The Two Escapes


Offered by the Rt. Rev. Dan Edwards, EPF National Chair

Lord make me an instrument of your peace, we pray. Clearly God needs more instruments of peace today. We want peace. We want to be instruments of peace. But we usually are not such instruments. Being an instrument of God’s peace isn’t easy. So we usually escape from the mission in one of two ways. Simply not escaping would mean showing up and, as the adage goes, that’s 90%.

The Escape Inward. A common avenue of escape for many centuries has been the escape inward. New Agers and spiritual Christian’s didn’t invent it. Classical philosophy in the West and Vedic philosophy in the West often lapsed into the escape inward. 

The escape inward may deny that the turmoil in the outside world is real or that it is important or that it will last. Or it may embrace a helpless despair. What can I do about it? We shrug rather than act. We disconnect from humanity, from the Body of Christ, detach, get ourselves into a zone. The stress of life in the world is hard. Many people, especially those who lack a strong core of faith, cannot handle it. So they resort to the escape inward and their silence becomes assent to the oppression and injustice of the world.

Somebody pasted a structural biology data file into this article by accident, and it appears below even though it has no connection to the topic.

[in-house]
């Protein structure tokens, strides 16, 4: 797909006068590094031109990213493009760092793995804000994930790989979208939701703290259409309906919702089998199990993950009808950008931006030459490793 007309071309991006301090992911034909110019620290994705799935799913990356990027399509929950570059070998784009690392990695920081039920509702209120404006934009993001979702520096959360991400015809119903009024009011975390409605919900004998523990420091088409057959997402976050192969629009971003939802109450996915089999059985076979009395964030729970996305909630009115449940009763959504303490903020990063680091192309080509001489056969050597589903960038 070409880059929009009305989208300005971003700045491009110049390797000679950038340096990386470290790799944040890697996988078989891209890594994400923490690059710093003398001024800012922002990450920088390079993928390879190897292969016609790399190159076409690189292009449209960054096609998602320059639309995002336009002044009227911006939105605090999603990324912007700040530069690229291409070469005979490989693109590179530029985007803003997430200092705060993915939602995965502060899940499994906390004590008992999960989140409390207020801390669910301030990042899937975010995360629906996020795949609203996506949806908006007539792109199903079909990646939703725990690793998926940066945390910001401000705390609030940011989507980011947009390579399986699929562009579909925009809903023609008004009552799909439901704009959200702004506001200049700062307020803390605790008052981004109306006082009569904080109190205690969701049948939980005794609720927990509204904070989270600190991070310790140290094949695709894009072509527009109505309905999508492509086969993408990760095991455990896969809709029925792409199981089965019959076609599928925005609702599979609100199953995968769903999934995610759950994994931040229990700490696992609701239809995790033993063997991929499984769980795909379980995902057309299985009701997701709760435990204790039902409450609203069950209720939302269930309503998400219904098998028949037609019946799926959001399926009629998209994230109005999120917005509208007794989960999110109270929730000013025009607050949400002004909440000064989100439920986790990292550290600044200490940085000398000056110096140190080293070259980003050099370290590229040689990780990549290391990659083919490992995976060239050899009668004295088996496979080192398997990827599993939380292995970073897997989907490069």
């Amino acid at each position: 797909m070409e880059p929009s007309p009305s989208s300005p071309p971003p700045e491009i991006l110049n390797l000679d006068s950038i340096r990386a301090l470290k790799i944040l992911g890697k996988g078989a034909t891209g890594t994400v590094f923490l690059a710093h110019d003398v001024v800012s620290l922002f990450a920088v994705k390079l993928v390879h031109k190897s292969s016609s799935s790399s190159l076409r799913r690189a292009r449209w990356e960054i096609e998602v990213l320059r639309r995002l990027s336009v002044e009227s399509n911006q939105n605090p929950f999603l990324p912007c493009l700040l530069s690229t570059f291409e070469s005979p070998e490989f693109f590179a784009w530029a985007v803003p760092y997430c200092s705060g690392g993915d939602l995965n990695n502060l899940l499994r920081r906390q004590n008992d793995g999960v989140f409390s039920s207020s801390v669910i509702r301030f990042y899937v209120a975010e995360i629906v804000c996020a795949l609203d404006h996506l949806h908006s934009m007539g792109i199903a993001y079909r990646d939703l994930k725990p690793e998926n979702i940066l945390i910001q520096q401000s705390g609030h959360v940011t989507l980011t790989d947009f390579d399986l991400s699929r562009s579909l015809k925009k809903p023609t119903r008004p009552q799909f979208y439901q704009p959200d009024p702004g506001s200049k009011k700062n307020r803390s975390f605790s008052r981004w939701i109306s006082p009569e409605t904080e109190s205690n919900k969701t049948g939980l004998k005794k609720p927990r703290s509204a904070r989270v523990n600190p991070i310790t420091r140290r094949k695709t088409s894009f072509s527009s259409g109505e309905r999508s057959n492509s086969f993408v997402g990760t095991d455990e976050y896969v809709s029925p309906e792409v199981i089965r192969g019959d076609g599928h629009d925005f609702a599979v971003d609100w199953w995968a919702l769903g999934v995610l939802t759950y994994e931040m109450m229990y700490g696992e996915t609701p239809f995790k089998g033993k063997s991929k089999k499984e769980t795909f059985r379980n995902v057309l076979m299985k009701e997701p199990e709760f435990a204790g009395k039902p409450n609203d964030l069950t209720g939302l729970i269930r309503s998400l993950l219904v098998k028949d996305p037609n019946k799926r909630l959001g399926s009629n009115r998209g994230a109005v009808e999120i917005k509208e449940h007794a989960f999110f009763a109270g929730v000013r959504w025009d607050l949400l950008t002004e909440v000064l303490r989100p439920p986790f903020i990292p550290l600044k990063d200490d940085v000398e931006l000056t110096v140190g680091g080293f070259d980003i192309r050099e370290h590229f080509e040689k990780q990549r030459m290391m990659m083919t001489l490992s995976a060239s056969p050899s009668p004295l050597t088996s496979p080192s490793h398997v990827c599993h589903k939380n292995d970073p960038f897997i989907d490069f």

The Escape Outward. The opposite route is even more problematic. What actually goes on inside us isn’t a bliss zone. We all have our fears, our traumas, our griefs, our angers, our resentments and grievances. It’s messy in there. The most common way to escape our inner demons (actually they are not demons but they are painful experiences) is to turn our attention outward, but what we see isn’t what’s really out there. We see what’s in here as if it were out there. That’s called projection. It means seeing in another person’s face the things we don’t want to experience in our own heart. 

The first act of peacebuilding is to withdraw our projections, to stop seeing others as the incarnations of our pain. When we become addicted to trauma, we need villains. Our world is reduced to an us against them battle. Peace requires us to come to terms with the inner turmoil. But the problem is that when we isolate, we usually don’t engage our messy selves. We go into an escapist zone of happy thoughts. Reencountering other people disrupts that escapist spirituality. 

I do not intend to prescribe either a way inward or a way outward. There are various approaches to both ways. My point is simply that it takes both, together, in balance. We cannot engage others for peace without healing our inner brokenness; and we cannot find our inner brokenness except through our relationships with each other. An option you might consider just as a part of your journey is to participate in our Peacebuilding Online Series. The next offering is on dealing with trauma, our trauma and our neighbor’s trauma. It’s free, online, one hour, Sept. 5. You can learn more and register here.

Elizabeth O’Connor was a sainted lay leader of the Church of the Savior in Washington, DC, a community famously dedicated to justice and peace. Her book, Journey Inward, Journey Outward stressed the necessary link between spirituality and political engagement. It isn’t a recipe for how to do it. There are different ways. But O’Connor made the simple point: peace must be worked out both inwardly and outwardly. We can’t have one without the other. 

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